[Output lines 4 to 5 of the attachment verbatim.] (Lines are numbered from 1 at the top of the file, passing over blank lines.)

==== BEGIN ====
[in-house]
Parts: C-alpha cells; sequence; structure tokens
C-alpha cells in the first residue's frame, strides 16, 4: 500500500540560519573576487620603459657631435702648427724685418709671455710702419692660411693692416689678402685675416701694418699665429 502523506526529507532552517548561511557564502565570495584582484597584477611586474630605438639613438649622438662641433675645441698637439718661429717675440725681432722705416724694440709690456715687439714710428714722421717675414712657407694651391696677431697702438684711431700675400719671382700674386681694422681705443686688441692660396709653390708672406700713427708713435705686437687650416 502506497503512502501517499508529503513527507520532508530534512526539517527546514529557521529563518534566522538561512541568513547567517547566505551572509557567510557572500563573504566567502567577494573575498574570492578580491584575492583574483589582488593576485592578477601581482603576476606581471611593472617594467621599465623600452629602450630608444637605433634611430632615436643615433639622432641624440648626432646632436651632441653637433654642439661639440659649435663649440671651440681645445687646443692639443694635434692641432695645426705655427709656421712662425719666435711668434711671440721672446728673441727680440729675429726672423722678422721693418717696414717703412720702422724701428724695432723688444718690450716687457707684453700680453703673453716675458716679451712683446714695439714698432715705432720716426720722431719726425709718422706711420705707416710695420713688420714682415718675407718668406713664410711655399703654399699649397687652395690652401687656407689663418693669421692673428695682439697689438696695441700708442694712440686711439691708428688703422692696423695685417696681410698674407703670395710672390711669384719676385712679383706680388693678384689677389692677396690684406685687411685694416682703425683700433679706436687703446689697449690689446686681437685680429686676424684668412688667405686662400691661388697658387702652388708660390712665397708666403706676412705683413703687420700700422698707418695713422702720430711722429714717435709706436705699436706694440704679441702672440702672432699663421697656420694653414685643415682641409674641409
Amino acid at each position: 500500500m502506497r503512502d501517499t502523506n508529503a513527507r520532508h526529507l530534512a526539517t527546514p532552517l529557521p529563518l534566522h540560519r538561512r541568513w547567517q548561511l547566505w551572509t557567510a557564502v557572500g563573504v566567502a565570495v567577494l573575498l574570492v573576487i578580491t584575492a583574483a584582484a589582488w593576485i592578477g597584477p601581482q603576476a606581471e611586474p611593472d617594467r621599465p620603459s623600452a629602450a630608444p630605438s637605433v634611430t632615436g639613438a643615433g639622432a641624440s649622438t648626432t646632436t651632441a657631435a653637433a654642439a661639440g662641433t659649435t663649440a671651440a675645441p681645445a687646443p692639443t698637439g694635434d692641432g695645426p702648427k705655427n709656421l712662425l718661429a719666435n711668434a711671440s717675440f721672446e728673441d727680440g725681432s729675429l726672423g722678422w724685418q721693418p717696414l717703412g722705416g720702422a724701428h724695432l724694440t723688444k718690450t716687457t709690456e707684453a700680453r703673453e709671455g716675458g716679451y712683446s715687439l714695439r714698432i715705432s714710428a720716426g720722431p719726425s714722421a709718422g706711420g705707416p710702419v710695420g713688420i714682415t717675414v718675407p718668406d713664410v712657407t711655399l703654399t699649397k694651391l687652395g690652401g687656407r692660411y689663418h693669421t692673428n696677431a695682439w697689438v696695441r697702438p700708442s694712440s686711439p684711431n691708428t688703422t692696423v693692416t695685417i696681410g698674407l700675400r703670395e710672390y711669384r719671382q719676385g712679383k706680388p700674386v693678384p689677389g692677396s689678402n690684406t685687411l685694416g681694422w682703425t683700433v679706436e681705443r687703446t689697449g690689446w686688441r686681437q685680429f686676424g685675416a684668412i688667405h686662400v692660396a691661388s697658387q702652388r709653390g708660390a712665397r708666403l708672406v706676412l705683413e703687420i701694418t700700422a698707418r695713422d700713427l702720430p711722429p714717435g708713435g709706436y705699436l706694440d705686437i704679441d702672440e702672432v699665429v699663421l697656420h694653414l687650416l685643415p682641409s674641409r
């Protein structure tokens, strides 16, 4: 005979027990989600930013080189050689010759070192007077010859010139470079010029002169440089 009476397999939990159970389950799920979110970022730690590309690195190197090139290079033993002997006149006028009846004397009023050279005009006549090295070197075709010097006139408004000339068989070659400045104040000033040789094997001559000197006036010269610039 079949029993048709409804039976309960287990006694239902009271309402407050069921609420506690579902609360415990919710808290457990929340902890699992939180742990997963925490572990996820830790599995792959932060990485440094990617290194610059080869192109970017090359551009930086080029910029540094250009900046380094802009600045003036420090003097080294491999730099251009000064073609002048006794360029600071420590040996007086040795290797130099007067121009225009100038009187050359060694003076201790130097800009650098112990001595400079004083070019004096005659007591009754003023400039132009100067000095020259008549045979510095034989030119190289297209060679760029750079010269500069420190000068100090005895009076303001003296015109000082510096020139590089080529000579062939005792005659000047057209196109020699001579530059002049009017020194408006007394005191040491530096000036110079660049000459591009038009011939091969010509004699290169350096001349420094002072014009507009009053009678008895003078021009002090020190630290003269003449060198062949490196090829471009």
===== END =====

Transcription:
Amino acid at each position: 500500500m502506497r503512502d501517499t502523506n508529503a513527507r520532508h526529507l530534512a526539517t527546514p532552517l529557521p529563518l534566522h540560519r538561512r541568513w547567517q548561511l547566505w551572509t557567510a557564502v557572500g563573504v566567502a565570495v567577494l573575498l574570492v573576487i578580491t584575492a583574483a584582484a589582488w593576485i592578477g597584477p601581482q603576476a606581471e611586474p611593472d617594467r621599465p620603459s623600452a629602450a630608444p630605438s637605433v634611430t632615436g639613438a643615433g639622432a641624440s649622438t648626432t646632436t651632441a657631435a653637433a654642439a661639440g662641433t659649435t663649440a671651440a675645441p681645445a687646443p692639443t698637439g694635434d692641432g695645426p702648427k705655427n709656421l712662425l718661429a719666435n711668434a711671440s717675440f721672446e728673441d727680440g725681432s729675429l726672423g722678422w724685418q721693418p717696414l717703412g722705416g720702422a724701428h724695432l724694440t723688444k718690450t716687457t709690456e707684453a700680453r703673453e709671455g716675458g716679451y712683446s715687439l714695439r714698432i715705432s714710428a720716426g720722431p719726425s714722421a709718422g706711420g705707416p710702419v710695420g713688420i714682415t717675414v718675407p718668406d713664410v712657407t711655399l703654399t699649397k694651391l687652395g690652401g687656407r692660411y689663418h693669421t692673428n696677431a695682439w697689438v696695441r697702438p700708442s694712440s686711439p684711431n691708428t688703422t692696423v693692416t695685417i696681410g698674407l700675400r703670395e710672390y711669384r719671382q719676385g712679383k706680388p700674386v693678384p689677389g692677396s689678402n690684406t685687411l685694416g681694422w682703425t683700433v679706436e681705443r687703446t689697449g690689446w686688441r686681437q685680429f686676424g685675416a684668412i688667405h686662400v692660396a691661388s697658387q702652388r709653390g708660390a712665397r708666403l708672406v706676412l705683413e703687420i701694418t700700422a698707418r695713422d700713427l702720430p711722429p714717435g708713435g709706436y705699436l706694440d705686437i704679441d702672440e702672432v699665429v699663421l697656420h694653414l687650416l685643415p682641409s674641409r
């Protein structure tokens, strides 16, 4: 005979027990989600930013080189050689010759070192007077010859010139470079010029002169440089 009476397999939990159970389950799920979110970022730690590309690195190197090139290079033993002997006149006028009846004397009023050279005009006549090295070197075709010097006139408004000339068989070659400045104040000033040789094997001559000197006036010269610039 079949029993048709409804039976309960287990006694239902009271309402407050069921609420506690579902609360415990919710808290457990929340902890699992939180742990997963925490572990996820830790599995792959932060990485440094990617290194610059080869192109970017090359551009930086080029910029540094250009900046380094802009600045003036420090003097080294491999730099251009000064073609002048006794360029600071420590040996007086040795290797130099007067121009225009100038009187050359060694003076201790130097800009650098112990001595400079004083070019004096005659007591009754003023400039132009100067000095020259008549045979510095034989030119190289297209060679760029750079010269500069420190000068100090005895009076303001003296015109000082510096020139590089080529000579062939005792005659000047057209196109020699001579530059002049009017020194408006007394005191040491530096000036110079660049000459591009038009011939091969010509004699290169350096001349420094002072014009507009009053009678008895003078021009002090020190630290003269003449060198062949490196090829471009």